*

*> unwieldy because the number of variance-covariance parameters to
*

*> estimate is quadratic in the number of levels of the factor on the
*

*> lhs.
*

> I hope this helps.

*> https://stat.ethz.ch/mailman/listinfo/r-sig-mixed-models
*

R-help_at_r-project.org mailing list

https://stat.ethz.ch/mailman/listinfo/r-help PLEASE do read the posting guide http://www.R-project.org/posting-guide.html and provide commented, minimal, self-contained, reproducible code. Received on Fri 16 May 2008 - 04:32:27 GMT

Date: Fri, 16 May 2008 14:28:59 +1000

I've been looking back over this discussion. Another model that one can fit using lme is:

> lme(score~Machine, random=list(Worker=pdIdent(~0+Machine)),
+ weights=varIdent(form=~1|Machine), data=Machines)
Linear mixed-effects model fit by REML

Data: Machines

Log-restricted-likelihood: -108.9547

Fixed: score ~ Machine

(Intercept) MachineB MachineC

52.355556 7.966667 13.916667

Random effects:

Formula: ~0 + Machine | Worker

Structure: Multiple of an Identity

MachineA MachineB MachineC Residual StdDev: 6.06209 6.06209 6.06209 1.148581

Variance function:

Structure: Different standard deviations per stratum
Formula: ~1 | Machine

Parameter estimates:

A B C

1.0000000 0.8713263 0.5859709

Number of Observations: 54

Number of Groups: 6

This insists (I think) that conditional on the random effect for the
worker,

the worker/machine random effects be independent,
but allows them to have different variances. I am wondering whether
it is possible to fit such a model using lmer().

[In this example the large estimated correlations suggest that it is not a sensible model.]

John Maindonald email: john.maindonald_at_anu.edu.au phone : +61 2 (6125)3473 fax : +61 2(6125)5549 Centre for Mathematics & Its Applications, Room 1194, John Dedman Mathematical Sciences Building (Building 27) Australian National University, Canberra ACT 0200.

On 14 May 2008, at 2:49 AM, Douglas Bates wrote:

> On Mon, May 12, 2008 at 5:39 PM, Rolf Turner

*> <r.turner_at_auckland.ac.nz> wrote:
*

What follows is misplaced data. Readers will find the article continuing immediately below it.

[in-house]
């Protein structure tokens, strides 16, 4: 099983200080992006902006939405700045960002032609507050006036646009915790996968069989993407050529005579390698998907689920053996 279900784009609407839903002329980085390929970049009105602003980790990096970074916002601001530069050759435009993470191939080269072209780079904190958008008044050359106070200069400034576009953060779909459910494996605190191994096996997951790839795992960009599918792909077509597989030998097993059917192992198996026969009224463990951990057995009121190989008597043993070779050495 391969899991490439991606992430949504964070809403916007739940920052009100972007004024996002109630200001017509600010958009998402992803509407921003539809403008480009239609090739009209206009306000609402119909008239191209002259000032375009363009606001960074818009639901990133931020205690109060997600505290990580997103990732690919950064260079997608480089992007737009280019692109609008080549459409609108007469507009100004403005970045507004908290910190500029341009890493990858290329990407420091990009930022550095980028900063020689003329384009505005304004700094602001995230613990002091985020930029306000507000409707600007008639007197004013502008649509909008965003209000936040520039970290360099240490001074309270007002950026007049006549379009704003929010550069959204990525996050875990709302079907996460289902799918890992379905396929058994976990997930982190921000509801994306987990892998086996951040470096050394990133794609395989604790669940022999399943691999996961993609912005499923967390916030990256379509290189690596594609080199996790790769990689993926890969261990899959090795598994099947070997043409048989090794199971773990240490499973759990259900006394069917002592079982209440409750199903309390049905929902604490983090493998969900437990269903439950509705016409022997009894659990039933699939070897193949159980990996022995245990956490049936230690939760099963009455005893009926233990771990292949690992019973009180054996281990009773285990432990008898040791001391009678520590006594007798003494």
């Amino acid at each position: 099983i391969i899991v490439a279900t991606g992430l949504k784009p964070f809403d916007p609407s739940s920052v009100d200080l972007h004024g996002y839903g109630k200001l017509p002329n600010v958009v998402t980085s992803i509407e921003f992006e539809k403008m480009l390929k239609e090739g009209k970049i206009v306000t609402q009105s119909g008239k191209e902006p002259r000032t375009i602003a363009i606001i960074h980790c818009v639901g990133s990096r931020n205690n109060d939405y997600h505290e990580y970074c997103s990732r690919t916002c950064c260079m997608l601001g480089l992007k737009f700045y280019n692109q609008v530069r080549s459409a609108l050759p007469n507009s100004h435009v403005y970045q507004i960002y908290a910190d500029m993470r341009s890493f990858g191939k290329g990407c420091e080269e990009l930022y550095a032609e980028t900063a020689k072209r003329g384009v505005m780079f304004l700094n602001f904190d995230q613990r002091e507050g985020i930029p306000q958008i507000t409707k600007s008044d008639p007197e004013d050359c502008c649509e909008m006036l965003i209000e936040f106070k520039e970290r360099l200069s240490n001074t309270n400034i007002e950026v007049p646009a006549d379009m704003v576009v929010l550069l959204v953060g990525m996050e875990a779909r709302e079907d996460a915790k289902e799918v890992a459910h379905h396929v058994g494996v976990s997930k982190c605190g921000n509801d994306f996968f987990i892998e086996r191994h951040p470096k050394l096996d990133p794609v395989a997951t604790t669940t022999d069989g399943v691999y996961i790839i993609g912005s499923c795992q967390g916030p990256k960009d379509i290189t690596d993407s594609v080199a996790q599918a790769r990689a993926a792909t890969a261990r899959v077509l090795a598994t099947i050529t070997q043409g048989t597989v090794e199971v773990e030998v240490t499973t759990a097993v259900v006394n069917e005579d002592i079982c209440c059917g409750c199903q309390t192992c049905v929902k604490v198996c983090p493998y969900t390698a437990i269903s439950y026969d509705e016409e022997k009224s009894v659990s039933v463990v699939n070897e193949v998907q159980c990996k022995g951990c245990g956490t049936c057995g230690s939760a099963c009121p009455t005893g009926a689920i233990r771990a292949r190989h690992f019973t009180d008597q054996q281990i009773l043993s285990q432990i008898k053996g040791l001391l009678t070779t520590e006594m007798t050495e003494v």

>> >> On 13/05/2008, at 4:09 AM, Douglas Bates wrote: >> >>> I'm entering this discussion late so I may be discussing issues that >>> have already been addressed. >>> >>> As I understand it, Federico, you began by describing a model for >>> data >>> in which two factors have a fixed set of levels and one factor has >>> an >>> extensible, or "random", set of levels and you wanted to fit a model >>> that you described as >>> >>> y ~ effect1 * effect2 * effect3 >>> >>> The problem is that this specification is not complete. >> >> At *last* (as Owl said to Rabbit) we're getting somewhere!!! >> >> I always knew that there was some basic fundamental point >> about this business that I (and I believe many others) were >> simply missing. But I could not for the life of me get anyone >> to explain to me what that point was. Or to put it another >> way, I was never able to frame a question that would illuminate >> just what it was that I wasn't getting. >> >> I now may be at a stage where I can start asking the right >> questions. >> >>> An interaction of factors with fixed levels and a factor with random >>> levels can mean, in the lmer specification, >>> >>> lmer(y ~ effect1 * effect2 + (1| effect3) + (1| >>> effect1:effect2:effect3), >>> ...) >>> >>> or >>> >>> lmer(y ~ effect1 * effect2 + (effect1*effect2 | effect3), ...) >>> >>> or other variations. When you specify a random effect or an random >>> interaction term you must, either explicitly or implicitly, specify >>> the form of the variance-covariance matrix associated with those >>> random effects. >>> >>> The "advantage" that other software may provide for you is that it >>> chooses the model for you but that, of course, means that you only >>> have the one choice. >> >> Now may I start asking what I hope are questions that will lift >> the fog a bit? >> >> Let us for specificity consider a three-way model with two >> fixed effects and one random effect from the good old >> Rothamstead >> style >> agricultural experiment context: Suppose we have a number of >> species/breeds of wheat (say) and a number of fertilizers. >> These are fixed effects. And we have a number of fields >> (blocks) >> --- a random effect. Each breed-fertilizer combination is >> applied a number of times in each field. We ***assume*** that >> that the field or block effect is homogeneous throughout. This >> may or may not be a ``good'' assumption, but it's not completely >> ridiculous and would often be made in practice. And probably >> *was* made at Rothamstead. The response would be something like >> yield in bushels per acre. >> >> The way that I would write the ``full'' model for this setting, >> in mathematical style is: >> >> Y_ijkl = mu + alpha_i + beta_j + (alpha.beta)_ij + C_k + >> (alpha.C)_ik >> + (beta.C)_jk + (alpha.beta.C)_ijk + E_ijkl >> >> The alpha_i and beta_j are parameters corresponding to breed and >> fertilizer >> respectively; the C_k are random effects corresponding to >> fields or >> blocks. >> Any effect ``involving'' C is also random. >> >> The assumptions made by the Package-Which-Must-Not-Be-Named >> are (I >> think) >> that >> >> C_k ~ N(0,sigma_C^2) >> (alpha.C)_ik ~ N(0,sigma_aC^2) >> (beta.C)jk ~ N(0,sigma_bC^2) >> (alpha.beta.C)_ijk ~ N(0,sigma_abC^2) >> E_ijkl ~ N(0,sigma^2) >> >> and these random variables are *all independent*. >> >> Ahhhhhhhh ... perhaps I'm on the way to answering my own >> question. >> Is >> it this assumption of ``all independent'' which is >> questionable? It >> seemed innocent enough when I first learned about this stuff, lo >> these >> many years ago. But .... mmmmmaybe not! >> >> To start with: What would be the lmer syntax to fit the >> foregoing >> (possibly naive) model? I am sorry, but I really cannot get >> my head >> around the syntax of lmer model specification, and I've >> tried. I >> really have. Hard. I know I must be starting from the wrong >> place, >> but I haven't a clue as to what the *right* place to start >> from is. >> And if I'm in that boat, I will wager Euros to pretzels that >> there >> are others in it. I know that I'm not the brightest bulb in the >> chandelier, but I'm not the dullest either. >